But as soon as the shears came out, it was like everything changed inside him. He didn't want to panic. He wanted to keep going forward as he had been, to hear Lancir quietly approve of his decisions, to maybe be lucky enough to hear Tylendel praise him again.

But his wants had nothing to do with his feelings. He tried to hold himself still, and more or less succeeded by remembering the ice. He could stay calm, smooth, cold, not think or feel anything—

It nauseated him.

"Hang on. Stop," Tylendel said abruptly. The barber lifted his shears and turned, surprised.

And Vanyel lost his control over it. The ice shattered again, filling himself with a sense of self-loathing. He'd been trying so hard but even the idea of having his hair cut was too much. He wanted it even, wanted to make it look nice, but the sight of those short ends of hair drifting down made him feel like he was right back there. He wanted to die, wanted to stop feeling; his body was cold and hot all over.

It's just hair! he thought miserably.

"Sorry, Natham," Tylendel said. His tone was light. "I think we can't today after all, please understand—"

Vanyel tuned his voice out, tried to focus on breathing. It made it worse, somehow, how alert Tylendel was to his condition, how Tylendel had noticed how Vanyel was feeling. Even knowing that Tylendel was a Herald, had Empathic gifts, didn't help. He felt like he must have been advertising his misery, telling the whole world.

He put his face in his hands, feeling hot tears seeping between his fingers. The barber's sympathetic voice vanished behind a closed door, and Tylendel came back.

"I'm sorry," Vanyel whispered into his hands. "Sorry."

"You've done nothing wrong." Tylendel was hovering over him, and Vanyel could tell he didn't know what to do.

"I'm sorry." He couldn't seem to stop repeating it. "I want it done but I can't. I'm sorry."

"It's okay to know your limits," Tylendel said, and put a hand on Vanyel's shoulder.

It was warm, firm, and Vanyel was suddenly desperately grateful for it. He wondered if Tylendel could feel that too. "Can you do it?"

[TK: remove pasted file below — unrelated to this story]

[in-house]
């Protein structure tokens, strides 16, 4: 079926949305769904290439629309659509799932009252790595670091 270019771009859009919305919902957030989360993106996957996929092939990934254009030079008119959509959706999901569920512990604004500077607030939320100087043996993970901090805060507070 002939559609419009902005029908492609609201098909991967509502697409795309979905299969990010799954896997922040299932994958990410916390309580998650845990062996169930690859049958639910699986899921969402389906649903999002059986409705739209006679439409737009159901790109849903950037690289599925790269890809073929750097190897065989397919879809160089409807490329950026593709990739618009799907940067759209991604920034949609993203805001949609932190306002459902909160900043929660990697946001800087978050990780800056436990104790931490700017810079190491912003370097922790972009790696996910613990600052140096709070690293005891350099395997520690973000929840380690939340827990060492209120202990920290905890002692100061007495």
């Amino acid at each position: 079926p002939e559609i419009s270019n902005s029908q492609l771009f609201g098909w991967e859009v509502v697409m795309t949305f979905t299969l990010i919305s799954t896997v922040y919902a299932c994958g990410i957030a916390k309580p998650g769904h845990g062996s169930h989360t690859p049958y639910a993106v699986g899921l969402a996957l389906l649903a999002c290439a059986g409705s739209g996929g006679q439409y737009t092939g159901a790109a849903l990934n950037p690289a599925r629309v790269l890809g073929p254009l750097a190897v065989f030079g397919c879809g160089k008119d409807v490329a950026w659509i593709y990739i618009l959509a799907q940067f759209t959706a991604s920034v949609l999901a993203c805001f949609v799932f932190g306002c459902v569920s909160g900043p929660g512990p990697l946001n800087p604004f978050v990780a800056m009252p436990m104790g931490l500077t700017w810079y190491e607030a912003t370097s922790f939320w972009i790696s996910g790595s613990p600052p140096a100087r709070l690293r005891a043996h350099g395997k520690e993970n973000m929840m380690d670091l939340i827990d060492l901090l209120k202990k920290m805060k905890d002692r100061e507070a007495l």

"I don't want to see it all lopsided, I want—but—I don't know him, and I do know you. Can you—?" He met Tylendel's gaze, pleading.

Tylendel let out a hiss of breath. "I've never cut hair before," he warned. "It might end up worse than before."

"T-that's impossible. It can't get worse," Vanyel said, and laughed bitterly.

Another moment of silence, Tylendel's gaze searching his face. Then Tylendel gently squeezed his shoulder again, tone forcibly light. "Well, I'll try. Don't blame me if you don't like it, though!"


Vanyel drew a deep breath, trying to center himself. Tylendel waited until he'd calmed down, and then got a pair of shears from his own room. These were designed for cutting paper, not hair, but, Vanyel thought, it'd do better for him than a straight razor.

He managed, this time, to stay calm. Those were Tylendel's fingers on his neck, on his scalp; Tylendel's voice talking quietly behind him throughout. It didn't take long, or didn't seem to take long. Not like those first few agonizing snips before.

When Tylendel was done, he picked up a hand mirror. "Take a look," he urged gently. "Let me know if it's alright?"

Vanyel did, and this time relief washed over him. He started, embarrassingly, to cry again. His heart pounded harder. 'Lendel will think that I hate it if I keep carrying on like this!

It wasn't perfect, but it was better than it had been and not as bad as it could be. "I thought it would be all gone," he said as quickly as he could. "I mean, I knew you wouldn't, but whenever I look in the mirror, I think it will be. I-it looks good. Thanks."